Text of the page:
It’s a good thing I’m a huge fan of the comic “Zits,” or I might not have reacted to a recent installment of the strip with a superlative level of calm and equanimity that’s hard to find these days (I’m talking about the kind of maturity and wisdom that’s utterly extinct in some places, like, say, the U.S. Congress).

If you don’t know “Zits” at all, I . . . um, you . . . I guess . . . Sheesh! – how could anyone not know this comic?!? It’s terrific and has been since forever! It’s a great reason to subscribe to a newspaper! You know, in addition to that “Democracy dies in darkness” reason.

The CliffsNotes summary: “Zits” is about the Duncan family, centering on the teenage Jeremy, a high-schooler who butts heads amusingly with his parents over his messy room, his procrastination over his school work, his gargantuan appetite, his incessant requests for money, etc. I relate to it easily thanks to five members of my household that at various times exhibited a good bit of Jeremy-ness. (Oddly, I never did when I was a teenager – go figure!)

So you may be wondering what could’ve happened in this harmless lil’ ol’ comic strip that would come anywhere close to setting my teeth on edge? Well, here’s the storyline: Jeremy somehow talks his parents into letting him and two friends drive to Chicago to see a rock concert (the Duncan’s live somewhere in Ohio).

En route, the kids are enveloped in a terrible snowstorm, which closes highways and forces them onto side and back roads. Jeremy calls his mom to explain their predicament, and she asks if he sees a road sign anywhere to help get a fix on his location. He sees one, the big green kind, with arrows pointing in multiple directions toward the half-a-dozen towns listed. He stares at it, and tells his mom the sign says they’re “Nowhere.”

This is the laugh line, and it is undeniably funny . . . even though the sign bears the names of a half-a-dozen REAL, ACTUAL TOWNS . . . in Indiana!!

As a native-born Hoosier my first reaction naturally was “HAHAHAhahahunh – wait, what?! Is Indiana being dissed? Oh, HAHAHAHAHA anyway!!”

My second reaction naturally was: What do “Zits” readers who aren’t from Indiana, know nothing about Indiana, and don’t care to ever learn anything about Indiana think?!?!? Probably something like, “Ha! Those are some seriously wacky made-up names for towns! Hahaha!”

Well, you effete snobs, let me tell, you, Wakarusa, Nappanee, Wawasee, Gnaw Bone, Loogootee, and Toad Hop ALL ACTUALLY EXIST!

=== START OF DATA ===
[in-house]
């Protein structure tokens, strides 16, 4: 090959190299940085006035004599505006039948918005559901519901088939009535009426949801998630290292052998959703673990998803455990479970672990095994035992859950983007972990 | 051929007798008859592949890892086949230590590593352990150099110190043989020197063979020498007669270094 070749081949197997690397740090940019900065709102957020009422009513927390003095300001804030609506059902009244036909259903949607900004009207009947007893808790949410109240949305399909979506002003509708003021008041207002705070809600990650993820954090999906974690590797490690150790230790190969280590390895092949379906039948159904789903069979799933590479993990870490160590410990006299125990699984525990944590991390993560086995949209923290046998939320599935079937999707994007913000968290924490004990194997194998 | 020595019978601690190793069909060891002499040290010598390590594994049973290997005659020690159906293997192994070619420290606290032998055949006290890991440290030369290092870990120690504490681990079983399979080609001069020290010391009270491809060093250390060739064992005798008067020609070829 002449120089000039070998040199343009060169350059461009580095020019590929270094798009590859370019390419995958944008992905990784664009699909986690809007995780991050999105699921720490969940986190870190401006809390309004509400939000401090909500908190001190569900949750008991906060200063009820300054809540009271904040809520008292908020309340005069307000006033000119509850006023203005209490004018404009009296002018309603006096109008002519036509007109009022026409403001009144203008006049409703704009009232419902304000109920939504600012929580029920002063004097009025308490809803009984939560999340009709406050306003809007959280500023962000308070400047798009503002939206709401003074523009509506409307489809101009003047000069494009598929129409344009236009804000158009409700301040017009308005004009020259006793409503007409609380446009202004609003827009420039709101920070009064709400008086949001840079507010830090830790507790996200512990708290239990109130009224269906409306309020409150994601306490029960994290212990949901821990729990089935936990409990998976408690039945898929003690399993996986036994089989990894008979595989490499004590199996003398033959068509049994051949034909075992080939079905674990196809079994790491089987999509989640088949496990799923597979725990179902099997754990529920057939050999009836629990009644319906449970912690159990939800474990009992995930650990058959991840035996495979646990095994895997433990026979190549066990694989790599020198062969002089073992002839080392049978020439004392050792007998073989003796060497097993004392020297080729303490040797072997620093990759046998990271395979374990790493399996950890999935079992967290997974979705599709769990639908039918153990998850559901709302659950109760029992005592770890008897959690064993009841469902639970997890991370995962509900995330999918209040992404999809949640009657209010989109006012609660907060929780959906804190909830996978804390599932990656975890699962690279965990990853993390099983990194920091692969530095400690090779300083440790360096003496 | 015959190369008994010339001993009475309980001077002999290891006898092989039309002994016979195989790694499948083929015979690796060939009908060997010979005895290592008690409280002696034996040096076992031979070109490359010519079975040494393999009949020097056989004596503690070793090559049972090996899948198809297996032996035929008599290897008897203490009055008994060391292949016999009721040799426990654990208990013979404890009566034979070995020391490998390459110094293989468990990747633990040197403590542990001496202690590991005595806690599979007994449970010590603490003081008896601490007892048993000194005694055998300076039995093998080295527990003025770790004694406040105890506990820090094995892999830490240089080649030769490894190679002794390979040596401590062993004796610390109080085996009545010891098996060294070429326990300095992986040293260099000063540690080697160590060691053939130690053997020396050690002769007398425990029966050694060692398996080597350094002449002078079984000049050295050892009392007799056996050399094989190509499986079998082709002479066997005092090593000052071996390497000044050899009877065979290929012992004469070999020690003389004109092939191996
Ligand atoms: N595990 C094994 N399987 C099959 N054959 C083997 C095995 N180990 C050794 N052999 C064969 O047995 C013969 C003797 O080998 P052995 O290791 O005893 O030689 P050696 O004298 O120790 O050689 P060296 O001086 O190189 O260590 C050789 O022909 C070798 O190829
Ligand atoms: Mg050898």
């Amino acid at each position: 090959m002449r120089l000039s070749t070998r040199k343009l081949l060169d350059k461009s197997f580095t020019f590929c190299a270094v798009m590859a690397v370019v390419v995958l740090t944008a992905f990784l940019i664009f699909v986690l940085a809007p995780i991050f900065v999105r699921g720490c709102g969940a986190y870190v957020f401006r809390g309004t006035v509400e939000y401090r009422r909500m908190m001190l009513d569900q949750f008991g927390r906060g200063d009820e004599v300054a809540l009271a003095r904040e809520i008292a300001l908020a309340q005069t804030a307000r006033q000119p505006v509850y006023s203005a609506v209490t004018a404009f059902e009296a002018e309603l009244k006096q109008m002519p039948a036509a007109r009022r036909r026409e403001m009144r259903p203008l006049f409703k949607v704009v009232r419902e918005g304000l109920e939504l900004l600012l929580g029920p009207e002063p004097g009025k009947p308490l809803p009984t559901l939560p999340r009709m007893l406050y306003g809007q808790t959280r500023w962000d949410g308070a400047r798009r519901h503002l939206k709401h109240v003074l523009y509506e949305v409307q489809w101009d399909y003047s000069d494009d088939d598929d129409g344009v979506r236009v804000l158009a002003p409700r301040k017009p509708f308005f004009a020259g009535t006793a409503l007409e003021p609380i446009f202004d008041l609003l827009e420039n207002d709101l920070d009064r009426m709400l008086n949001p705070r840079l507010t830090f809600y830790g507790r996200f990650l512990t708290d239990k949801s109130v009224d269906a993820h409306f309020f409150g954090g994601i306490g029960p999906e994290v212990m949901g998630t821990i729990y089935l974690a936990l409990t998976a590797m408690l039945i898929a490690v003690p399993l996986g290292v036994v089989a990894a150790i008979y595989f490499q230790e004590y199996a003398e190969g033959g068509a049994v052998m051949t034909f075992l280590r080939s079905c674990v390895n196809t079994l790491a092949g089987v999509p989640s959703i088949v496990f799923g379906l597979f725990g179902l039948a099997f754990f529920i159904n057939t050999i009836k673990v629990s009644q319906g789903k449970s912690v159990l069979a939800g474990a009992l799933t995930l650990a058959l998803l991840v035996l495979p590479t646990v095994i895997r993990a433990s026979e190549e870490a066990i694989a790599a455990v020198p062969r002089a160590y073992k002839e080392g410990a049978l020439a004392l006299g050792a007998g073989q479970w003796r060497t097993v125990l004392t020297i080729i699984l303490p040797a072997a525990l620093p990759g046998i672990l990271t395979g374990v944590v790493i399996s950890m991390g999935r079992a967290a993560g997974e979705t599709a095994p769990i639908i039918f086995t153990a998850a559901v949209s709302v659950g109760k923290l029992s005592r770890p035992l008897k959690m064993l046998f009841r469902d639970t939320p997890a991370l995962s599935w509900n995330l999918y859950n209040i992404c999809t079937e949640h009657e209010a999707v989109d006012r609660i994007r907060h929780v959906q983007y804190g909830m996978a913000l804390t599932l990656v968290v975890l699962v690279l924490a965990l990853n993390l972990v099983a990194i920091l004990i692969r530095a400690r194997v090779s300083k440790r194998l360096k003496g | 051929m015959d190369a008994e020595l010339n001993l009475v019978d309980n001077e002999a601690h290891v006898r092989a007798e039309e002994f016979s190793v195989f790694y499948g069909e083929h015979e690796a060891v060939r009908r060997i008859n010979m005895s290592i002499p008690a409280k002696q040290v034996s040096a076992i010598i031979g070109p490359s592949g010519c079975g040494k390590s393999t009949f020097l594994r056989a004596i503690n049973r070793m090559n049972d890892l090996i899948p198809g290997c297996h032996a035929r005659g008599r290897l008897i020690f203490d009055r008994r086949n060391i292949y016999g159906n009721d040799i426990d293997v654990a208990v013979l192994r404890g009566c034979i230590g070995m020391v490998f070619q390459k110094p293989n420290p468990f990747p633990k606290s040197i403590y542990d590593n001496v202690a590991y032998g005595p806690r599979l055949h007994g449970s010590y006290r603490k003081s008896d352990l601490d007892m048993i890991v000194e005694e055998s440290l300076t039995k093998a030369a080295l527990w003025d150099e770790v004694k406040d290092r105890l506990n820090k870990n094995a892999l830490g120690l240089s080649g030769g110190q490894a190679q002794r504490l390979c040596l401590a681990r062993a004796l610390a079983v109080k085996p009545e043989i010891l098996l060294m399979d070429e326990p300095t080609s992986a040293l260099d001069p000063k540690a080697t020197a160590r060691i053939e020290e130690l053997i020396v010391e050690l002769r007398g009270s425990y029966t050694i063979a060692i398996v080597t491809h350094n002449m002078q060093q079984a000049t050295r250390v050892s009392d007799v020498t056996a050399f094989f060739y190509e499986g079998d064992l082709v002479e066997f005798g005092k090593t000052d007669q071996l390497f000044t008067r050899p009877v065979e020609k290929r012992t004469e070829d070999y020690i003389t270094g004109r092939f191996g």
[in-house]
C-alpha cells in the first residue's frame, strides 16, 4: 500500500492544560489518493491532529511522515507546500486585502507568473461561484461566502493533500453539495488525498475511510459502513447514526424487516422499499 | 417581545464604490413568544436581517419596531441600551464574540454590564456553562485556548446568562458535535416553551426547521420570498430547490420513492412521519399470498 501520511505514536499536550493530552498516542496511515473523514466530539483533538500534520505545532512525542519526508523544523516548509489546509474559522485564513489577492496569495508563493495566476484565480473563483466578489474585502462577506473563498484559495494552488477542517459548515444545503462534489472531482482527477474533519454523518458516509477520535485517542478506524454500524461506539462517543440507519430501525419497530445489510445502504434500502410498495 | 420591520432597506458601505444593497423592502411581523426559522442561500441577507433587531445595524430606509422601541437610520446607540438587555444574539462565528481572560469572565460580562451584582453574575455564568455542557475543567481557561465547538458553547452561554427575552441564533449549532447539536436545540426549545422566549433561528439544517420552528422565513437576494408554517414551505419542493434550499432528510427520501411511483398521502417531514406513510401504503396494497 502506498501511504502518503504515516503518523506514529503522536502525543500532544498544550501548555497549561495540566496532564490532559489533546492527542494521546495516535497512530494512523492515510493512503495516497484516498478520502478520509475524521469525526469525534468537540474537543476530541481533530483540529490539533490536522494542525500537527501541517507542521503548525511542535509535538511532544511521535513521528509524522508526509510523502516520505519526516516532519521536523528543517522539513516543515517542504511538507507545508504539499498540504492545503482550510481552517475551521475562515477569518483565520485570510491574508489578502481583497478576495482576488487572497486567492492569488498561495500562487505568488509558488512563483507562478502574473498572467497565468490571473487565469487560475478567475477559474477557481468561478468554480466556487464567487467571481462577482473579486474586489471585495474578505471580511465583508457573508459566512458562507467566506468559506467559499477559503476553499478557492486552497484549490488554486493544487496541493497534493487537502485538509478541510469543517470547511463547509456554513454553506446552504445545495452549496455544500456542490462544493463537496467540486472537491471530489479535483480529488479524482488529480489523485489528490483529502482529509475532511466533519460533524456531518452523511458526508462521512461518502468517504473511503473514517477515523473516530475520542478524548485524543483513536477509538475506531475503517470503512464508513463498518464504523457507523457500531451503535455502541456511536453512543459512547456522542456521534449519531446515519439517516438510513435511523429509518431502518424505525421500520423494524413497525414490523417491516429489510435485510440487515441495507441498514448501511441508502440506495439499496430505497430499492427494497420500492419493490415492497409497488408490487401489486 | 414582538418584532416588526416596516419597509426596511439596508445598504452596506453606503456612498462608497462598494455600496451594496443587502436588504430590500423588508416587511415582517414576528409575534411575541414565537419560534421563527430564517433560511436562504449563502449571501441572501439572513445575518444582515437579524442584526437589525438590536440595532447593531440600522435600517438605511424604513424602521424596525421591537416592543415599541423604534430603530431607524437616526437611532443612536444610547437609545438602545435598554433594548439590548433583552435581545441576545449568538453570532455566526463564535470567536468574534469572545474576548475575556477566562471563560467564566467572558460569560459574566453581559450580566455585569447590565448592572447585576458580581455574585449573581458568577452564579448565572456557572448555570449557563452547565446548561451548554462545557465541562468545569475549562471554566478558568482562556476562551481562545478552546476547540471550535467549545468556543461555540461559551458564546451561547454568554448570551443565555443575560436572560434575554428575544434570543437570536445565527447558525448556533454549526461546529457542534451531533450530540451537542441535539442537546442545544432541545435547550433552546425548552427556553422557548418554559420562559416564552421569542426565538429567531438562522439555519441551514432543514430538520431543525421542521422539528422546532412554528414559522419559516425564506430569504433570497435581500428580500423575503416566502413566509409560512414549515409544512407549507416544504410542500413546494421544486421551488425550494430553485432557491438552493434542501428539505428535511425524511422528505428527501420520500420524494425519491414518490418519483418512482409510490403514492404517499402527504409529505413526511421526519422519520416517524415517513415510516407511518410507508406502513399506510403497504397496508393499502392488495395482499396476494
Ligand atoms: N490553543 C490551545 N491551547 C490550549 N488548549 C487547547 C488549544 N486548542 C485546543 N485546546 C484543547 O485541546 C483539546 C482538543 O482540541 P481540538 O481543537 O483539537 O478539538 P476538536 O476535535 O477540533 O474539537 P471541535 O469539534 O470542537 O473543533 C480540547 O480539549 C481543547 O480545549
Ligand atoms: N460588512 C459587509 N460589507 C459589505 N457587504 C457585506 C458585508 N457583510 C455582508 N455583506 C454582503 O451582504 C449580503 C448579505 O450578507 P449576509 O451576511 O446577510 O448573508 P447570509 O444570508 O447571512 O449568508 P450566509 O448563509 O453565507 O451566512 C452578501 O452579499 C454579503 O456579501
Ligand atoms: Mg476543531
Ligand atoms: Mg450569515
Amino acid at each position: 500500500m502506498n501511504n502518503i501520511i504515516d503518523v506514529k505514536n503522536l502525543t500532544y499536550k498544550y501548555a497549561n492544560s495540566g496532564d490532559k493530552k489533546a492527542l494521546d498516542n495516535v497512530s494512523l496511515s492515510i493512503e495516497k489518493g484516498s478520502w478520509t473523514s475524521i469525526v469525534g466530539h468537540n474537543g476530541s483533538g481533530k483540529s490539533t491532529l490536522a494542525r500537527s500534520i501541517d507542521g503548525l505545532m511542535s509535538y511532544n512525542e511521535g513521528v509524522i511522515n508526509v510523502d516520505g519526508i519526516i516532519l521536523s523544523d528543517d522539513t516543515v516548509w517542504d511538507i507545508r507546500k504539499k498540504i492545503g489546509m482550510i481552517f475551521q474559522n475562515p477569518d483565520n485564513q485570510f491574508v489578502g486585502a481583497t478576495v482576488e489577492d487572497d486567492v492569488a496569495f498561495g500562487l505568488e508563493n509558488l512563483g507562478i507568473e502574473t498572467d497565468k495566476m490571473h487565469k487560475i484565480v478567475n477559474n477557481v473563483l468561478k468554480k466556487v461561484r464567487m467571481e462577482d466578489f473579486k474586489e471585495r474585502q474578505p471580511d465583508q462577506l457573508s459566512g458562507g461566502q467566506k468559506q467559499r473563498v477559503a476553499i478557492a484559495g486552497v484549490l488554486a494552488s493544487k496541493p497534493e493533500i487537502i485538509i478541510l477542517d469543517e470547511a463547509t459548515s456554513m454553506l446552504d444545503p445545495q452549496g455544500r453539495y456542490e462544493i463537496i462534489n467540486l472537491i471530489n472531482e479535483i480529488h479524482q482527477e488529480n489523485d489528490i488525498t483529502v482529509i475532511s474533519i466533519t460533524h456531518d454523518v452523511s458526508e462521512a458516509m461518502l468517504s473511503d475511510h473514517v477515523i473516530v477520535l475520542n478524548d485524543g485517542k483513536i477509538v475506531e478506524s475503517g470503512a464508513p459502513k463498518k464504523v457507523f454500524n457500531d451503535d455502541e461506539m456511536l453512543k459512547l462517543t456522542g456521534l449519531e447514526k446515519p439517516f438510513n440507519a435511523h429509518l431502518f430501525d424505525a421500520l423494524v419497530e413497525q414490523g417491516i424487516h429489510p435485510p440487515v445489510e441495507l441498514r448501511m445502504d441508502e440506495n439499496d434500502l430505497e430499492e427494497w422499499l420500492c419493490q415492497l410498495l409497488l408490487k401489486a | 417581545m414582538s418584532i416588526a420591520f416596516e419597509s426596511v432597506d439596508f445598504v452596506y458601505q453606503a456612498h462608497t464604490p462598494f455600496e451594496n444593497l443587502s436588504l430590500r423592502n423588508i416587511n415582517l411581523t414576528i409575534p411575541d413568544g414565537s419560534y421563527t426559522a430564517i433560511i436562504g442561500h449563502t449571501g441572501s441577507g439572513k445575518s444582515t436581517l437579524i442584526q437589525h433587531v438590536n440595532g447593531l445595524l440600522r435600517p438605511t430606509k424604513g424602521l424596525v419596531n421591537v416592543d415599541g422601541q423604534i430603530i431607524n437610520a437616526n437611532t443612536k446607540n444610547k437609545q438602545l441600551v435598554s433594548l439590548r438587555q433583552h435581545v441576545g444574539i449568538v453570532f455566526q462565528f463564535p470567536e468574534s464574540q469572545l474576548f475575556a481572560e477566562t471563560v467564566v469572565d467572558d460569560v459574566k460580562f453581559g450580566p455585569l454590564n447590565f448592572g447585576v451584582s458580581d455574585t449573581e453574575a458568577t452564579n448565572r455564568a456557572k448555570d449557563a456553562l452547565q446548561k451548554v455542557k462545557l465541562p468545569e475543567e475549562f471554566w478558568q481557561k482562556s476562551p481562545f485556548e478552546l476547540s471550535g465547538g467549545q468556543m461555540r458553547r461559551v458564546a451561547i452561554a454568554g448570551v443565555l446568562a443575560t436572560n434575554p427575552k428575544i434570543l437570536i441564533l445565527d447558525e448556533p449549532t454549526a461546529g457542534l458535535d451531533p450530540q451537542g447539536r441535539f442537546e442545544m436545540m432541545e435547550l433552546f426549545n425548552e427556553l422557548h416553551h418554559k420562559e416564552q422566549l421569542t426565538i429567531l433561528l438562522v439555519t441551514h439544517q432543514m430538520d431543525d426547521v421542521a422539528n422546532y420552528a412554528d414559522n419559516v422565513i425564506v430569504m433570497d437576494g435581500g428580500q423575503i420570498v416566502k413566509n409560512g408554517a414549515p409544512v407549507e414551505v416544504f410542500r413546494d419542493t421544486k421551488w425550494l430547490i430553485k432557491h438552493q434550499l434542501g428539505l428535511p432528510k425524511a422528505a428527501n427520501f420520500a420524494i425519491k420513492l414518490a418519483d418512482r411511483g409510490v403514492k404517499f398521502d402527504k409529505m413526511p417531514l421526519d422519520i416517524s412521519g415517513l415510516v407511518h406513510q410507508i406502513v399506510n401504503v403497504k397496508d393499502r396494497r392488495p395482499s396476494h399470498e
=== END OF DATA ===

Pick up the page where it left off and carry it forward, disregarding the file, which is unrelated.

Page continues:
So, even though this column runs in at least 1,499 fewer papers than “Zits,” I shall hereby now put in a few good words for these places (all of which would make the cut if I ever write a column about memorable place names, you know, like the ones I write about college football player names – which you’all love, right?)

Nappanee: About 6,650 people call this place home. The name, according to the Interweb, “probably” means “flour.” (Which is waaaaay better than this description I found online: The area “initially was one of the least desirable areas of Elkhart County, due to dense woods and widespread swamps.”)

Wawasee: An unincorporated community in Kosciusko County. Hmmm, what other good words are there? Well, it had its own Post Office! (The operative word being “had”; it closed in 1938.)

Gnaw Bone: Located in Brown County in south-central Indiana. Also unincorporated, with 200 residents. I don’t have enough space to relate all the potential origins of the name; however, Gnaw Bone is extremely popular on “Unusual Place Names” lists!

Loogootee: Over in the southeast quadrant of the state, in Martin County, and home to 2,700-ish. The second-winningest coach all-time in Indiana high school boys basketball victories is Loogootee High’s Jack Butcher.

Toad Hop: No kidding, this is a real place, part of West Terre Haute nowadays it appears. If you’re wondering what to call people who live there, a former resident reminisced on a West Terre Haute-themed blog that she/he will “always feel like a Toad Hop-ian.”

Wakarusa: A burg of 1,750 people (2010 census), 12 miles south of Elkhart. President Barack Obama visited Wakarusa in 2009! (He got lost in a snowstorm on his way to a rock concert in Chicago.)

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